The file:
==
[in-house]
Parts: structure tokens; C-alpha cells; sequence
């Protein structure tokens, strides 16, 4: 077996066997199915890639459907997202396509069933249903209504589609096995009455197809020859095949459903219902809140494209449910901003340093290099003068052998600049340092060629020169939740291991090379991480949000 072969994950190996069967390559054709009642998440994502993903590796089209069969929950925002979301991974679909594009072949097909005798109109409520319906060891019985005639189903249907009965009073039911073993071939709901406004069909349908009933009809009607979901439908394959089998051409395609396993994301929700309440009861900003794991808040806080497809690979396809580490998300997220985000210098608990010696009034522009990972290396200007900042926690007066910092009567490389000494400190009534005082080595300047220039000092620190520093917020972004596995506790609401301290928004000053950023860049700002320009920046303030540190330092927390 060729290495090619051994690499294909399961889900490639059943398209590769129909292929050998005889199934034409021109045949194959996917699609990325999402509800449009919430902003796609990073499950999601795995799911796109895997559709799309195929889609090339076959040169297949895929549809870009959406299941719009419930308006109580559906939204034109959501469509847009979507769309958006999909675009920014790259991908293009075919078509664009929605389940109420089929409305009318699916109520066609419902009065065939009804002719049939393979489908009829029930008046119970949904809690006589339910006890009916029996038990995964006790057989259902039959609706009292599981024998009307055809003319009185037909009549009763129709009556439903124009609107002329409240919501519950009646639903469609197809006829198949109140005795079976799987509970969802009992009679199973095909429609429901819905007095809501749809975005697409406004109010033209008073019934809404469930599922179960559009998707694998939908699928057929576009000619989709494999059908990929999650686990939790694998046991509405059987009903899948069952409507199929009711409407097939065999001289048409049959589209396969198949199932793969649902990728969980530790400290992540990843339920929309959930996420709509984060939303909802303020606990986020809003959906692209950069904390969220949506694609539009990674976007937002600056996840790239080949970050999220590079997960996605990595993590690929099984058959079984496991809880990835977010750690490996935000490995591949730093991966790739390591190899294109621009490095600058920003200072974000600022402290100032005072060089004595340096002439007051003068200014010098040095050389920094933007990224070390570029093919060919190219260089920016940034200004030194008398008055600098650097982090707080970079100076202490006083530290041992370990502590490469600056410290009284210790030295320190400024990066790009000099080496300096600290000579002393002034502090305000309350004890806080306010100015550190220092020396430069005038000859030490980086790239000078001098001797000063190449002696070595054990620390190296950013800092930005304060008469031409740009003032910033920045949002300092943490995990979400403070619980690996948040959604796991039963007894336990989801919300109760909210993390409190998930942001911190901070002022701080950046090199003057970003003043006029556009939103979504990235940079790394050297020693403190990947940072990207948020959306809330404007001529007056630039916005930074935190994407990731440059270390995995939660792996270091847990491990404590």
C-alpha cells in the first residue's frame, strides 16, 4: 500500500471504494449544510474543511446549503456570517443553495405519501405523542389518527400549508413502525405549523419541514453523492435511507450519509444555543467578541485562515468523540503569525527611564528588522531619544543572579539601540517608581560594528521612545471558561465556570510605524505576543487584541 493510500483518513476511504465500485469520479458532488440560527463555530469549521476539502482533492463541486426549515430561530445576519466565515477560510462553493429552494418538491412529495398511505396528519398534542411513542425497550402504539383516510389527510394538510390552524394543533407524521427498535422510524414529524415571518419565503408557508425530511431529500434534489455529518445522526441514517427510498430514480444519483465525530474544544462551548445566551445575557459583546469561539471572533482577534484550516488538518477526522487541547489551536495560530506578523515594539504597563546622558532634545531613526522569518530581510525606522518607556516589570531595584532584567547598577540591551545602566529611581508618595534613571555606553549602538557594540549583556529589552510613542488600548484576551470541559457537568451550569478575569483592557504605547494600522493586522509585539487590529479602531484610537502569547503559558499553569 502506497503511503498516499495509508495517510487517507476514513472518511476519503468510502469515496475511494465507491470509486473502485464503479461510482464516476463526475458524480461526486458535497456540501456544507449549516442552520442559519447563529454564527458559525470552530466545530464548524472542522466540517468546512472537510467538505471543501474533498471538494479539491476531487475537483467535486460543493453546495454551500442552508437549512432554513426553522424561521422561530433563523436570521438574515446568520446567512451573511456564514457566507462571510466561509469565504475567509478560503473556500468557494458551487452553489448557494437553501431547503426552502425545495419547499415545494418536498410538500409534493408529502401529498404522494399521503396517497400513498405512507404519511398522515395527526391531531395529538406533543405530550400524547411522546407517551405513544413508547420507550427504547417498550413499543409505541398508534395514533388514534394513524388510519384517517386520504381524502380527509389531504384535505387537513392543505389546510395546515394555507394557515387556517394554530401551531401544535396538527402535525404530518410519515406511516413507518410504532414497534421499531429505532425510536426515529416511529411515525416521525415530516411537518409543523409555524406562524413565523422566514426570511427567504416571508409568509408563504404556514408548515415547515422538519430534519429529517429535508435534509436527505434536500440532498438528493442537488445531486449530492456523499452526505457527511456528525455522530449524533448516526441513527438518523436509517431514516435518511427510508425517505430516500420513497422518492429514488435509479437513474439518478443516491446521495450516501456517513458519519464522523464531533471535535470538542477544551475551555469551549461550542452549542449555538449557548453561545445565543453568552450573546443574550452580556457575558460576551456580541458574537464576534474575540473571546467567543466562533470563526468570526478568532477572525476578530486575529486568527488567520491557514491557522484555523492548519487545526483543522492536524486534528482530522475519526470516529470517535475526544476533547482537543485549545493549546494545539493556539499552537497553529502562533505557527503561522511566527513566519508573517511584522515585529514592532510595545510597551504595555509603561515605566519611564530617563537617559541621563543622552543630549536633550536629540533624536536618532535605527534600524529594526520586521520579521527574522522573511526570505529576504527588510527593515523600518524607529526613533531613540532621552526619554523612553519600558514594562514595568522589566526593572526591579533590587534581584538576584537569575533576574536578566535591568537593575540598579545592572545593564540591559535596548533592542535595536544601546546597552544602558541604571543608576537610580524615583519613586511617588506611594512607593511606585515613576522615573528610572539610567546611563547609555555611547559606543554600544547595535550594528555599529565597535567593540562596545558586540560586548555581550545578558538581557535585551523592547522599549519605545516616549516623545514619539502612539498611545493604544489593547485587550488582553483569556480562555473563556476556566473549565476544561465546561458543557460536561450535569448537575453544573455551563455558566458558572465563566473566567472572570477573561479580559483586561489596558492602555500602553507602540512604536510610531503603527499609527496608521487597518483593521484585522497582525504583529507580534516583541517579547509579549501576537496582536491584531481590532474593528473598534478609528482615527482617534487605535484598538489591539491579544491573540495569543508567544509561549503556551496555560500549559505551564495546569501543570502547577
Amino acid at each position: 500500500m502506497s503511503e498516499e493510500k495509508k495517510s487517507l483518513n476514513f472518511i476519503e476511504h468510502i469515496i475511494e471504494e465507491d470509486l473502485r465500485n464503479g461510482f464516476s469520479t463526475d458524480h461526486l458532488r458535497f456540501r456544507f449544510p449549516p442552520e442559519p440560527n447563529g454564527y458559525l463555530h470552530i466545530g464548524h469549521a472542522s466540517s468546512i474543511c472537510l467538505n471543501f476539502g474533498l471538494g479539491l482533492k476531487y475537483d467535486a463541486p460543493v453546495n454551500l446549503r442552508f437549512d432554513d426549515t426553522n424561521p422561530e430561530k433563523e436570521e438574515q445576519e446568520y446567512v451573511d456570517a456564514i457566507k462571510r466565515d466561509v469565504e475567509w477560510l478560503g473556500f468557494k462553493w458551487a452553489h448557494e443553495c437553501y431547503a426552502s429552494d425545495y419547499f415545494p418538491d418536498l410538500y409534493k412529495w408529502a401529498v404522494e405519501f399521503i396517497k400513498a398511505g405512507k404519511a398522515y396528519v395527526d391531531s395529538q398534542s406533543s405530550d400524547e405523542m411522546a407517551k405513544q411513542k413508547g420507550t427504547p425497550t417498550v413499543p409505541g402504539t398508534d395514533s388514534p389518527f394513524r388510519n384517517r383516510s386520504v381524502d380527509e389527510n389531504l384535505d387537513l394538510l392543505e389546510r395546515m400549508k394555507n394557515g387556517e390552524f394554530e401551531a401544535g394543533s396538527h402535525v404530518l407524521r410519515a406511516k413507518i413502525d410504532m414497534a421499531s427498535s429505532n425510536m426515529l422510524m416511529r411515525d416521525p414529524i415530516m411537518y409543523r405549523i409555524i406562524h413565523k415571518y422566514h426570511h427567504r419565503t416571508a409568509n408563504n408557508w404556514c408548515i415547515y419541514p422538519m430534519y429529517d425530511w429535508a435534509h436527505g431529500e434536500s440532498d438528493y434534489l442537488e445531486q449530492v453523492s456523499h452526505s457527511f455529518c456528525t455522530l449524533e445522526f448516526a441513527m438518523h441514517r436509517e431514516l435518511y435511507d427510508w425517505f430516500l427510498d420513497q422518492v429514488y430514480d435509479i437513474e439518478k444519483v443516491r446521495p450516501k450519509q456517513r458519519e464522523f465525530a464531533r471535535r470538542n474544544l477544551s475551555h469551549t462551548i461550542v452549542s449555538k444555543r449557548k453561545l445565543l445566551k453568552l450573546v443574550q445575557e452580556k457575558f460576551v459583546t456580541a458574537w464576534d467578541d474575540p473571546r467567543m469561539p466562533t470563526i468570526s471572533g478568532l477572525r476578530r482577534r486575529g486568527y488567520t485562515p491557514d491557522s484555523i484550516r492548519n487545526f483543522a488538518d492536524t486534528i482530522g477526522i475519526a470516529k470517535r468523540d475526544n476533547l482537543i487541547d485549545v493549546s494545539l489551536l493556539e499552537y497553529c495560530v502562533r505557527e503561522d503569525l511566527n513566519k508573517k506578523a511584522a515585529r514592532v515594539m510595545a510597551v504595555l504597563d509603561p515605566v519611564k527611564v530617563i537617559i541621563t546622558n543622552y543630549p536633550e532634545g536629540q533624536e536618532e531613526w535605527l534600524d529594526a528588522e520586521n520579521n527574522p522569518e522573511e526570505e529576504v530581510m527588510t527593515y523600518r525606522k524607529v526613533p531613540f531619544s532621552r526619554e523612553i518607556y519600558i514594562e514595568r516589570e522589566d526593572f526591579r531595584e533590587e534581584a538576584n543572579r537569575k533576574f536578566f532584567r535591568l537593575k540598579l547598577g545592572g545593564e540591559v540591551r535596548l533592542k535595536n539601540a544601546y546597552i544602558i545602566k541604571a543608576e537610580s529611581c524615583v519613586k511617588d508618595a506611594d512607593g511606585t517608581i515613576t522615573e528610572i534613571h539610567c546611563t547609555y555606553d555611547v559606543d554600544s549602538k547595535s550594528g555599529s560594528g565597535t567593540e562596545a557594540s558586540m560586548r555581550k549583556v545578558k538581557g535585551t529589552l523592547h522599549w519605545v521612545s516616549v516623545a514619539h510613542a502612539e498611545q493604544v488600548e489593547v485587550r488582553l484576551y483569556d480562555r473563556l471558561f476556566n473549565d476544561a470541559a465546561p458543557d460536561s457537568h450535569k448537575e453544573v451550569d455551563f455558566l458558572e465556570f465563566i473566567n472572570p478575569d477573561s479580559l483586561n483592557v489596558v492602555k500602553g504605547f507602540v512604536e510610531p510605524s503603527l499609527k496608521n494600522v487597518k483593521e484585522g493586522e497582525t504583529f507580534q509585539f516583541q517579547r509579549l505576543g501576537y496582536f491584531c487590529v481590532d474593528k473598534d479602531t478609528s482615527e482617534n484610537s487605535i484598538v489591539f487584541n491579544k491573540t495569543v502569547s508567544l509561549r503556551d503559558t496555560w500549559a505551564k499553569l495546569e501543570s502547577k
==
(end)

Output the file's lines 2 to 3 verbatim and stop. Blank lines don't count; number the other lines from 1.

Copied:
Parts: structure tokens; C-alpha cells; sequence
């Protein structure tokens, strides 16, 4: 077996066997199915890639459907997202396509069933249903209504589609096995009455197809020859095949459903219902809140494209449910901003340093290099003068052998600049340092060629020169939740291991090379991480949000 072969994950190996069967390559054709009642998440994502993903590796089209069969929950925002979301991974679909594009072949097909005798109109409520319906060891019985005639189903249907009965009073039911073993071939709901406004069909349908009933009809009607979901439908394959089998051409395609396993994301929700309440009861900003794991808040806080497809690979396809580490998300997220985000210098608990010696009034522009990972290396200007900042926690007066910092009567490389000494400190009534005082080595300047220039000092620190520093917020972004596995506790609401301290928004000053950023860049700002320009920046303030540190330092927390 060729290495090619051994690499294909399961889900490639059943398209590769129909292929050998005889199934034409021109045949194959996917699609990325999402509800449009919430902003796609990073499950999601795995799911796109895997559709799309195929889609090339076959040169297949895929549809870009959406299941719009419930308006109580559906939204034109959501469509847009979507769309958006999909675009920014790259991908293009075919078509664009929605389940109420089929409305009318699916109520066609419902009065065939009804002719049939393979489908009829029930008046119970949904809690006589339910006890009916029996038990995964006790057989259902039959609706009292599981024998009307055809003319009185037909009549009763129709009556439903124009609107002329409240919501519950009646639903469609197809006829198949109140005795079976799987509970969802009992009679199973095909429609429901819905007095809501749809975005697409406004109010033209008073019934809404469930599922179960559009998707694998939908699928057929576009000619989709494999059908990929999650686990939790694998046991509405059987009903899948069952409507199929009711409407097939065999001289048409049959589209396969198949199932793969649902990728969980530790400290992540990843339920929309959930996420709509984060939303909802303020606990986020809003959906692209950069904390969220949506694609539009990674976007937002600056996840790239080949970050999220590079997960996605990595993590690929099984058959079984496991809880990835977010750690490996935000490995591949730093991966790739390591190899294109621009490095600058920003200072974000600022402290100032005072060089004595340096002439007051003068200014010098040095050389920094933007990224070390570029093919060919190219260089920016940034200004030194008398008055600098650097982090707080970079100076202490006083530290041992370990502590490469600056410290009284210790030295320190400024990066790009000099080496300096600290000579002393002034502090305000309350004890806080306010100015550190220092020396430069005038000859030490980086790239000078001098001797000063190449002696070595054990620390190296950013800092930005304060008469031409740009003032910033920045949002300092943490995990979400403070619980690996948040959604796991039963007894336990989801919300109760909210993390409190998930942001911190901070002022701080950046090199003057970003003043006029556009939103979504990235940079790394050297020693403190990947940072990207948020959306809330404007001529007056630039916005930074935190994407990731440059270390995995939660792996270091847990491990404590």